Craft fairs and exhibitions are always a treat for the eyes. The splendid display of the legacy crafts of India create an aura of showmanship, worthy to be seen any number of times. One such recurring craft exhibition is the DesiKala exhibition, which presented a wide range of handmade home decor and accents, stylish one-of-a-kind jewelry, cane and bamboo products, wooden toys, handwoven textiles and clothing,  complete with accessories like bags, sandals, travel knick-knacks and more.

Artists traveled from states all over India to showcase their artform and the work behind it – prominently from Andhra Pradesh, Odisha, Chattisgarh, Rajasthan, West Bengal, Maharastra, and more. They displayed their quaint and colorful wares with demonstrations of workmanship that was quite appealing. Few were old-timers, taking part in the Desikala exhibits from time to time, while new artists also showed their delicately made creations and talked about them with pride. Here are a few glimpses from the exhibition.

Wrought iron handicrafts displayed their hue and color with pride. The intricate handpainted motifs talked of the hard work of the artisan, bringing out the collection in the brightest possible way. The couple artisans at this stall were from Rajasthan, and talked of their familiarity at being at DesiKala, while talking about the way wrought iron products were made. Overall, an impactful curio of decor.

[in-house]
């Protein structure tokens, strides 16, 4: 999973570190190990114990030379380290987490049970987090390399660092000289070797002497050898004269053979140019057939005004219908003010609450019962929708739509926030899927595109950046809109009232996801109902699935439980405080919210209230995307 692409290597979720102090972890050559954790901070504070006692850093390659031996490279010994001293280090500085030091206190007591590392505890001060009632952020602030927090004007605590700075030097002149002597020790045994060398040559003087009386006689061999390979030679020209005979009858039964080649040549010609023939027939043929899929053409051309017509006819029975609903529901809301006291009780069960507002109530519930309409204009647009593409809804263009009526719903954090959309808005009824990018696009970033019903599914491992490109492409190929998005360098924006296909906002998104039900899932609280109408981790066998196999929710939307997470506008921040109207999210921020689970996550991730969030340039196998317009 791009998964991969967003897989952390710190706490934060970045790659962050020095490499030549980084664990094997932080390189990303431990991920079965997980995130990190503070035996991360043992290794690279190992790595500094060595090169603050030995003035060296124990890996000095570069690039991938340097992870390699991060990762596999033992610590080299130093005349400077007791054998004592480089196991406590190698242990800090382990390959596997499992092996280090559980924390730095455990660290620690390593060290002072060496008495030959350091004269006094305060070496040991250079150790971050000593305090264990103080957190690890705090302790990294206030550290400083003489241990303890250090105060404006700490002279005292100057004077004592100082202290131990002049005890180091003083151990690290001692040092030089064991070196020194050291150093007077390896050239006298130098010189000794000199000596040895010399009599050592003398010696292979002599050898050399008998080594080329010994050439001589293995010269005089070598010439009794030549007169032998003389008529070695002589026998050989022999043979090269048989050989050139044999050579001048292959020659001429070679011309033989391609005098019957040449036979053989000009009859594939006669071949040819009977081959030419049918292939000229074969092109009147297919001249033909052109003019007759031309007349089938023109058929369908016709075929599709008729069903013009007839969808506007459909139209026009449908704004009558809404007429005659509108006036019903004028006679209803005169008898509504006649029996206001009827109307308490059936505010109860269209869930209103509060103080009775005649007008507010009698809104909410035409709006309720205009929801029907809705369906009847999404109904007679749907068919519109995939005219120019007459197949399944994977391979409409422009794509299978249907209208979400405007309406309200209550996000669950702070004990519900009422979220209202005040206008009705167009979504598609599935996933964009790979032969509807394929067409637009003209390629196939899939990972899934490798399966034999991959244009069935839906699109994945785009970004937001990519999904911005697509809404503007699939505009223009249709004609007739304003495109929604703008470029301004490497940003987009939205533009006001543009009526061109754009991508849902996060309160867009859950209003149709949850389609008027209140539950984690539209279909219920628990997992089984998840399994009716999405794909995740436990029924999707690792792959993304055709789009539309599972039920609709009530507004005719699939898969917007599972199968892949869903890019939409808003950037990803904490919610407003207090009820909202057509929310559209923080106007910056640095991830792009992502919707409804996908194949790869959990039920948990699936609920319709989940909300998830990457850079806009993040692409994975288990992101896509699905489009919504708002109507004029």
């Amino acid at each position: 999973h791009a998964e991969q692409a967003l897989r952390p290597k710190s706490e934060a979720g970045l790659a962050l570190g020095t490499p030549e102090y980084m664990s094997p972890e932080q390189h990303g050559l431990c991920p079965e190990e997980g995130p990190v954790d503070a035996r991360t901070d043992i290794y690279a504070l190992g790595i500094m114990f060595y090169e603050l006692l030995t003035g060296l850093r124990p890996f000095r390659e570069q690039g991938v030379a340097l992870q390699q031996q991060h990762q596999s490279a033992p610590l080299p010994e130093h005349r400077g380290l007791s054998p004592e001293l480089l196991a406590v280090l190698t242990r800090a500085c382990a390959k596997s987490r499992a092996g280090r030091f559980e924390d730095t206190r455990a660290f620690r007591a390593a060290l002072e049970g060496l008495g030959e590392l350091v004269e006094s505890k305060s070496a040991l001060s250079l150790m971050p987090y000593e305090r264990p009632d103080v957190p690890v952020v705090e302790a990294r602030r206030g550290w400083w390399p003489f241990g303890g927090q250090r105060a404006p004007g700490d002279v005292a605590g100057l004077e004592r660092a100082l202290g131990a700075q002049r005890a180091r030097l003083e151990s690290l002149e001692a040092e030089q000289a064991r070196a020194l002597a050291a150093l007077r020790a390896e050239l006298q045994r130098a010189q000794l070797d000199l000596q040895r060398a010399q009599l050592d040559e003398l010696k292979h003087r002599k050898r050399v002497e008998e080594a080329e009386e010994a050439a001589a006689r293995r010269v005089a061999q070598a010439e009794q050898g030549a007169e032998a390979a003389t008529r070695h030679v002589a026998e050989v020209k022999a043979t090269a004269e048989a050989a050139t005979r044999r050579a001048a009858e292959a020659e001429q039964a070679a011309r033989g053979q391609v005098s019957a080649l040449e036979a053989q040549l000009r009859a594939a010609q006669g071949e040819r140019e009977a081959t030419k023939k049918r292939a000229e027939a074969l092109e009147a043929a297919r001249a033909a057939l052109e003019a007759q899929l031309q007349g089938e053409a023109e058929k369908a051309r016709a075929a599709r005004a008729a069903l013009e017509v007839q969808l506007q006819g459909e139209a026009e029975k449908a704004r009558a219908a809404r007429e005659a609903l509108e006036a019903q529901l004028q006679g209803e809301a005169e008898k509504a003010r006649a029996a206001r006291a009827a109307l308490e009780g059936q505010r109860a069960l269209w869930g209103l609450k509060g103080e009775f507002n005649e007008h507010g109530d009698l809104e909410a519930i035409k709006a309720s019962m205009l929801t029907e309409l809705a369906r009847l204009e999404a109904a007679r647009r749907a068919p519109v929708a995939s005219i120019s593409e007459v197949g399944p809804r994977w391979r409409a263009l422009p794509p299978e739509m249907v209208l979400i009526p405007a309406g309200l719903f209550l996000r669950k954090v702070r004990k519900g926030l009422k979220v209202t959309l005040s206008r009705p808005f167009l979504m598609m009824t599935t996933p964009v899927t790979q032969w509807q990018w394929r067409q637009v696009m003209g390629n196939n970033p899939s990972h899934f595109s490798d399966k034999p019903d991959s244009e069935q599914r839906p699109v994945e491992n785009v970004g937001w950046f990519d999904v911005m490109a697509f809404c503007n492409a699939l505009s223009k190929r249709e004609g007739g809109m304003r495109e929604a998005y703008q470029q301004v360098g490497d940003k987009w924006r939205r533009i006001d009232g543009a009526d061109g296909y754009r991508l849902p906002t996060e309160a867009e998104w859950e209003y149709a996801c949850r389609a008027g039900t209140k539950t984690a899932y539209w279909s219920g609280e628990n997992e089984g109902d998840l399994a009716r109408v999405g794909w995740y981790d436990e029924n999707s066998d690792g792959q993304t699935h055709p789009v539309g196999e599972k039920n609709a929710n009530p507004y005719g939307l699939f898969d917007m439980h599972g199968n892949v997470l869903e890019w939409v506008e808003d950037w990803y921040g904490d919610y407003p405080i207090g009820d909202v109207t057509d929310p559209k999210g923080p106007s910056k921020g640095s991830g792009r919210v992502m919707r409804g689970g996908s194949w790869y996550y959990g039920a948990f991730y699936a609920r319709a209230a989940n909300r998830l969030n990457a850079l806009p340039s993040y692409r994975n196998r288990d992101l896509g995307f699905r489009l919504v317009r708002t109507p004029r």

Another seasoned artisan talked about the elegant fusion of Dhokra and Warli artforms, displaying mixed media work in the modern forms of wall hangings.

DesiKala - A Touch of Indian Art and Tradition

A colorful eclectic display of Channapatna handmade toys attracted all ages alike.

Accessories like handbags, sling bags and pouches all in handmade fabric and block prints brought in a cheerful view.

Jewelry and home furnishings presented for a dashing display, bringing out the flair in a colorful way.

Pattachitra art and the palm leaf art presented a level of intricacy that was adorable. In Pattachitra, the artist takes small strips of cotton cloth. The canvas is prepared by applying a mix of chalk with gum prepared from tamarind seeds. This mixture gives the cloth a leathery finish. Then the artist draws the picture, and paints it with stone and vegetable colors. A final lacquer coating is given to protect it from natural weather conditions.

Another form of Pattachitra is the palm leaf art, where dried palm leaves are used. This is a complicated form of art, as the artist has to stich up the little bits of palm leaves to make it look like one single piece. Many of the stories are borrowed from the Hindu mythology. The artist then draws using a piece of iron nib to engrave and etch out designs on the palm leaves. The black tones are gathered from tree saps, or kajal (used on the eyes) and sometimes, natural colors are used with brushes to fill in the figurines as per the artist’s imagination.

Brass and Dhokra handicrafts created a golden display, bringing in a mix of tradition and craftsmanship together.

 

This craft fair is an example of the artisans coming from all over the states of India, eager to present their precious crafts, talk about them and showcase the skills learned through generations. It is motivating to talk to these artisans, get a glimpse of their passion and help preserve these ancient crafts.

Cherish artisan crafts, help preserve them!